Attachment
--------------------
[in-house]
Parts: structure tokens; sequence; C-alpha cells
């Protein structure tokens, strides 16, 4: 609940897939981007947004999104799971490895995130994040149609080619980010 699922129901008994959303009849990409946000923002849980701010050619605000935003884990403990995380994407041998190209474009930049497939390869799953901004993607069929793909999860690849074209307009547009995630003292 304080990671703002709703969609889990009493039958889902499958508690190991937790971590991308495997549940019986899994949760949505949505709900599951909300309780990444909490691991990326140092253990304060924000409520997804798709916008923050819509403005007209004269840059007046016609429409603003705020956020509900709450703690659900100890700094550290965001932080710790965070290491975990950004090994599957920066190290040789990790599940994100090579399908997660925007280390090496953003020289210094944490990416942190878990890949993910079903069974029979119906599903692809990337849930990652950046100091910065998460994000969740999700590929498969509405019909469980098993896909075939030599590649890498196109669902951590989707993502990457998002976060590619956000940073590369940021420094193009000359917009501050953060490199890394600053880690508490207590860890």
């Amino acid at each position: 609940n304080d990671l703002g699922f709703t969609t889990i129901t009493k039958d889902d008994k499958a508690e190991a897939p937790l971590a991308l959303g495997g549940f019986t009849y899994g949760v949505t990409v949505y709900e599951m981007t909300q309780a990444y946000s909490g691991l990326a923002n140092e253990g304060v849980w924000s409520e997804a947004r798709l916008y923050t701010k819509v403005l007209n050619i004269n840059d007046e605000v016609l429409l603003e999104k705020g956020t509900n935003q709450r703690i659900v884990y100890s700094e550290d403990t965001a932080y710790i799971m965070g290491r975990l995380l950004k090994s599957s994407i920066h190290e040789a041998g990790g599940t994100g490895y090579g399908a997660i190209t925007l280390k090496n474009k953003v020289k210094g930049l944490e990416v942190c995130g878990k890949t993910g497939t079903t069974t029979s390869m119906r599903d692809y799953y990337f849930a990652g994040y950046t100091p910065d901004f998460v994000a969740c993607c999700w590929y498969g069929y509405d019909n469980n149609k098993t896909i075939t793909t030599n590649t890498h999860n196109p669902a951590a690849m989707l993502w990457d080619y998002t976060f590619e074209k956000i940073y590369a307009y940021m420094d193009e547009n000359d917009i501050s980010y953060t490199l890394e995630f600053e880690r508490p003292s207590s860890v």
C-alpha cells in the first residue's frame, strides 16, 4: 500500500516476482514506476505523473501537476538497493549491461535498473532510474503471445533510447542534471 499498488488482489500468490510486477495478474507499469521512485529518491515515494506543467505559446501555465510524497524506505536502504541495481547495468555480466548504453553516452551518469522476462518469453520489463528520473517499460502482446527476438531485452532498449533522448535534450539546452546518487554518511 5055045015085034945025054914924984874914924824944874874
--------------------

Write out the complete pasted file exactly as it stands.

[in-house]
Parts: structure tokens; sequence; C-alpha cells
């Protein structure tokens, strides 16, 4: 609940897939981007947004999104799971490895995130994040149609080619980010 699922129901008994959303009849990409946000923002849980701010050619605000935003884990403990995380994407041998190209474009930049497939390869799953901004993607069929793909999860690849074209307009547009995630003292 304080990671703002709703969609889990009493039958889902499958508690190991937790971590991308495997549940019986899994949760949505949505709900599951909300309780990444909490691991990326140092253990304060924000409520997804798709916008923050819509403005007209004269840059007046016609429409603003705020956020509900709450703690659900100890700094550290965001932080710790965070290491975990950004090994599957920066190290040789990790599940994100090579399908997660925007280390090496953003020289210094944490990416942190878990890949993910079903069974029979119906599903692809990337849930990652950046100091910065998460994000969740999700590929498969509405019909469980098993896909075939030599590649890498196109669902951590989707993502990457998002976060590619956000940073590369940021420094193009000359917009501050953060490199890394600053880690508490207590860890």
């Amino acid at each position: 609940n304080d990671l703002g699922f709703t969609t889990i129901t009493k039958d889902d008994k499958a508690e190991a897939p937790l971590a991308l959303g495997g549940f019986t009849y899994g949760v949505t990409v949505y709900e599951m981007t909300q309780a990444y946000s909490g691991l990326a923002n140092e253990g304060v849980w924000s409520e997804a947004r798709l916008y923050t701010k819509v403005l007209n050619i004269n840059d007046e605000v016609l429409l603003e999104k705020g956020t509900n935003q709450r703690i659900v884990y100890s700094e550290d403990t965001a932080y710790i799971m965070g290491r975990l995380l950004k090994s599957s994407i920066h190290e040789a041998g990790g599940t994100g490895y090579g399908a997660i190209t925007l280390k090496n474009k953003v020289k210094g930049l944490e990416v942190c995130g878990k890949t993910g497939t079903t069974t029979s390869m119906r599903d692809y799953y990337f849930a990652g994040y950046t100091p910065d901004f998460v994000a969740c993607c999700w590929y498969g069929y509405d019909n469980n149609k098993t896909i075939t793909t030599n590649t890498h999860n196109p669902a951590a690849m989707l993502w990457d080619y998002t976060f590619e074209k956000i940073y590369a307009y940021m420094d193009e547009n000359d917009i501050s980010y953060t490199l890394e995630f600053e880690r508490p003292s207590s860890v």
C-alpha cells in the first residue's frame, strides 16, 4: 500500500516476482514506476505523473501537476538497493549491461535498473532510474503471445533510447542534471 499498488488482489500468490510486477495478474507499469521512485529518491515515494506543467505559446501555465510524497524506505536502504541495481547495468555480466548504453553516452551518469522476462518469453520489463528520473517499460502482446527476438531485452532498449533522448535534450539546452546518487554518511 5055045015085034945025054914924984874914924824944874874